Gerard Chrispin has spent decades working out how to teach the Bible with the utmost simplicity and relevance to young people on beach missions and latterly to men in prison. The result of all this experience is a commentary by a man, who again and again has stood up and said to himself, as he stands before his listeners, ‘What is the one thing this passage has to say?’ In section after section of this book you can see his preacher’s heart isolating that one thought and causing it to walk off the pages of Mark’s Gospel.
As a preacher who is focused on Mark’s Gospel, I have numerous commentaries on my shelf which take me through the detail of the book verse by verse and passage by passage, but I’m convinced from now on the first commentary I’ll reach for is this one by Gerard because it will be so refreshing to see what the one thought from the passage is and how that has been communicated with passion and simplicity. It has often been said that to explain simply you must understand deeply and that, I think, is the hallmark of this commentary on Mark. I’m delighted to recommend it and hope that it will not only help the Christian preacher, but indeed will also be clear and simple enough for a person who is investigating the Christian faith for themselves and just wants a simple commentary on the shortest of Jesus’ biographies. If that is you, as you read this preface, then may I assure you you’ve found a fine tool to accompany you on your journey into the Identity of Jesus (who he is), his Mission (why he came) and his Call (what it means to follow him).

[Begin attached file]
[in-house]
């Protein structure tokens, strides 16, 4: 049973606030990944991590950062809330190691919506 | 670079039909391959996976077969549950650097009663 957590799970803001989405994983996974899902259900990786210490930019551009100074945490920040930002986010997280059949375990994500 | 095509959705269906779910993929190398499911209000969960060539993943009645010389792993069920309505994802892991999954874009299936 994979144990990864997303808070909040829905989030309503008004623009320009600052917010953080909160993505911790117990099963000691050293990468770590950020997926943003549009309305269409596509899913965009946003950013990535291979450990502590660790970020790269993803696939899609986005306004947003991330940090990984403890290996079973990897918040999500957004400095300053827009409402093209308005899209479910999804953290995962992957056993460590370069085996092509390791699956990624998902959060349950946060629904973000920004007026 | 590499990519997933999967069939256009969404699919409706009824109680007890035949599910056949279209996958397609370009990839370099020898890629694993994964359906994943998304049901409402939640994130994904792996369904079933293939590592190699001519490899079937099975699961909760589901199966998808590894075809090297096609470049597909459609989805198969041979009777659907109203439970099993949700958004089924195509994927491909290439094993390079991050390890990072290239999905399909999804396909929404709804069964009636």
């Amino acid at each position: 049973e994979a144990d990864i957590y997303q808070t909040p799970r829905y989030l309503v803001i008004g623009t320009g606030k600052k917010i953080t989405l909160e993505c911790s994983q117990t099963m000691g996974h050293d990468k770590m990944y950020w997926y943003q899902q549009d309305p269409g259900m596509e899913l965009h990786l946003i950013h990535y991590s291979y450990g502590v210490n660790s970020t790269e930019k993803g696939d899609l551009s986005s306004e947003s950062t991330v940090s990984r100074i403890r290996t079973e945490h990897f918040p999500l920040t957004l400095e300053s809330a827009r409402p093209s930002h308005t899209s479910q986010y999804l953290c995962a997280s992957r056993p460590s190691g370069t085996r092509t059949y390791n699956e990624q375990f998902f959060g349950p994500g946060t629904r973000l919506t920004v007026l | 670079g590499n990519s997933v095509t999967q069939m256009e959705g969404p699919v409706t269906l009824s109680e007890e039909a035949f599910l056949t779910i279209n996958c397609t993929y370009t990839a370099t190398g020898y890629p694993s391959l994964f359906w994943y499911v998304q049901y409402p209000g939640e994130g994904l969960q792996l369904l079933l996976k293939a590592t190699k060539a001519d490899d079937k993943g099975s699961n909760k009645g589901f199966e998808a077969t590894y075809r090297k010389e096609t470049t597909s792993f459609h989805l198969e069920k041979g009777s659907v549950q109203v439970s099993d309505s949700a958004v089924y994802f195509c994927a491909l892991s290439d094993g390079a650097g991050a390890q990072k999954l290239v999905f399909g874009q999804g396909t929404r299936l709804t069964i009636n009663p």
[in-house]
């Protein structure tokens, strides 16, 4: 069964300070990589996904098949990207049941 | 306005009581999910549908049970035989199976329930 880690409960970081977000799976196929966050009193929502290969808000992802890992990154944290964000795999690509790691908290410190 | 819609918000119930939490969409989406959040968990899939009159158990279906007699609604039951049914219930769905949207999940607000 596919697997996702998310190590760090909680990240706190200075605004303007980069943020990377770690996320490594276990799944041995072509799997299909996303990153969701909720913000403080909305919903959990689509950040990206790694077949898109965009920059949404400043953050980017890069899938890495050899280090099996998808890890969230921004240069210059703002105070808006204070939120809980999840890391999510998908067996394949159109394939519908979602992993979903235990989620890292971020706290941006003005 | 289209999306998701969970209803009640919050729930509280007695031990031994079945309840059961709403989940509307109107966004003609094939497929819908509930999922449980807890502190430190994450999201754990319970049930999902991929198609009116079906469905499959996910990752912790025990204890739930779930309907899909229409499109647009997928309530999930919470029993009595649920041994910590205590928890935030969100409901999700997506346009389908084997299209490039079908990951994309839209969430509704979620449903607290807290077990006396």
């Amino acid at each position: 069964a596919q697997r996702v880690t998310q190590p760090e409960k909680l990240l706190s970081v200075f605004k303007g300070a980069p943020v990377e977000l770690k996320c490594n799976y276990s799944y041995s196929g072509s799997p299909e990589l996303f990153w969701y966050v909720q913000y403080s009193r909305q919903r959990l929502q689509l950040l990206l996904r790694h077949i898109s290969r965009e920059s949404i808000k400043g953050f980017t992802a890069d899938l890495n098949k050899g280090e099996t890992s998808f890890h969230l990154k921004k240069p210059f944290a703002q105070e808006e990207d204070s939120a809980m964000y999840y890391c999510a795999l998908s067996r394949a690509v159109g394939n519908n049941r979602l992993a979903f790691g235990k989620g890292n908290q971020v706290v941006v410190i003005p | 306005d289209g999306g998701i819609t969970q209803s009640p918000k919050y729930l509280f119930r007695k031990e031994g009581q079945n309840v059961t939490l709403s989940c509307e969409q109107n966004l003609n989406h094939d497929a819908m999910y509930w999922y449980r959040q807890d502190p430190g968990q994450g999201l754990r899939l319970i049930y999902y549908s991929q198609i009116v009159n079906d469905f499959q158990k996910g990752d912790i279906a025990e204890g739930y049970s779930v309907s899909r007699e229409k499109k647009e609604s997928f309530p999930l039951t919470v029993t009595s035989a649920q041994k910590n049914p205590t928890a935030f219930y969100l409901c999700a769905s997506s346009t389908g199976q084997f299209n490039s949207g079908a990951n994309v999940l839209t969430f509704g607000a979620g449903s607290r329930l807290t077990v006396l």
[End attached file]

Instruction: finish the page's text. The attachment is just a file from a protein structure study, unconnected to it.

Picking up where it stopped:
Associate Minister at All Souls Church, Langham Place, London and author of Christianity Explored
Those thinking through the Christian Faith will find this site helpful.
Recommendation by Sir Jeremy Cooke
High Court Judge
Time spent thinking about what Mark says about Jesus is ‘Mark Time’, in the words of the title of this book. It is time well spent. Making the most of time means spending it with and for Jesus and living out the life He gives. Though we cannot have our past time over again, we can use ‘time out’ to get ourselves right for the future. This book (and the discussion course and correspondence course based on it) will help to do that. It comes with my strong recommendation.